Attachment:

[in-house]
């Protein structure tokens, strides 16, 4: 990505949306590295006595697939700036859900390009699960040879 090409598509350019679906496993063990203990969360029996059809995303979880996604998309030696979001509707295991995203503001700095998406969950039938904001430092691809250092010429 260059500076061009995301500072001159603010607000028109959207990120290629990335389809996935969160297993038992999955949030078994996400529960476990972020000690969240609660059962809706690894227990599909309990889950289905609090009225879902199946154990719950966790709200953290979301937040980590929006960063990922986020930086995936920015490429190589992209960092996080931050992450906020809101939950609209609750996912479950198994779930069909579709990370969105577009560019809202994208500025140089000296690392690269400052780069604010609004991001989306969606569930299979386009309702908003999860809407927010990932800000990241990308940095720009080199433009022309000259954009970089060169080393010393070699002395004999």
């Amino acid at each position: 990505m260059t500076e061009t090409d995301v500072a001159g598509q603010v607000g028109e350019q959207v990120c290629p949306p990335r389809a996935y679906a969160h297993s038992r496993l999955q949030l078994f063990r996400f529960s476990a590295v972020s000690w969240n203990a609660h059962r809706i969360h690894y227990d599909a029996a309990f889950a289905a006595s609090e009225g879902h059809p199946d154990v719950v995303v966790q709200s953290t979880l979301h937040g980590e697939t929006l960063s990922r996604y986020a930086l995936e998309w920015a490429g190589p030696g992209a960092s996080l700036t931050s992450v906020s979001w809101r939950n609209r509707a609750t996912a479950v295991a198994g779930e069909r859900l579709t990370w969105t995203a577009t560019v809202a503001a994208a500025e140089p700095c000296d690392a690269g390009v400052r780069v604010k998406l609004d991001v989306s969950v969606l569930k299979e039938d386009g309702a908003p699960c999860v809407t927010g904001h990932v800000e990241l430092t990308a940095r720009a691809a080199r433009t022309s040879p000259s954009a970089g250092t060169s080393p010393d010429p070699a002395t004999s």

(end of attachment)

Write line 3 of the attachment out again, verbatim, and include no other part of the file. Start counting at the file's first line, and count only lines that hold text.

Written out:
């Amino acid at each position: 990505m260059t500076e061009t090409d995301v500072a001159g598509q603010v607000g028109e350019q959207v990120c290629p949306p990335r389809a996935y679906a969160h297993s038992r496993l999955q949030l078994f063990r996400f529960s476990a590295v972020s000690w969240n203990a609660h059962r809706i969360h690894y227990d599909a029996a309990f889950a289905a006595s609090e009225g879902h059809p199946d154990v719950v995303v966790q709200s953290t979880l979301h937040g980590e697939t929006l960063s990922r996604y986020a930086l995936e998309w920015a490429g190589p030696g992209a960092s996080l700036t931050s992450v906020s979001w809101r939950n609209r509707a609750t996912a479950v295991a198994g779930e069909r859900l579709t990370w969105t995203a577009t560019v809202a503001a994208a500025e140089p700095c000296d690392a690269g390009v400052r780069v604010k998406l609004d991001v989306s969950v969606l569930k299979e039938d386009g309702a908003p699960c999860v809407t927010g904001h990932v800000e990241l430092t990308a940095r720009a691809a080199r433009t022309s040879p000259s954009a970089g250092t060169s080393p010393d010429p070699a002395t004999s």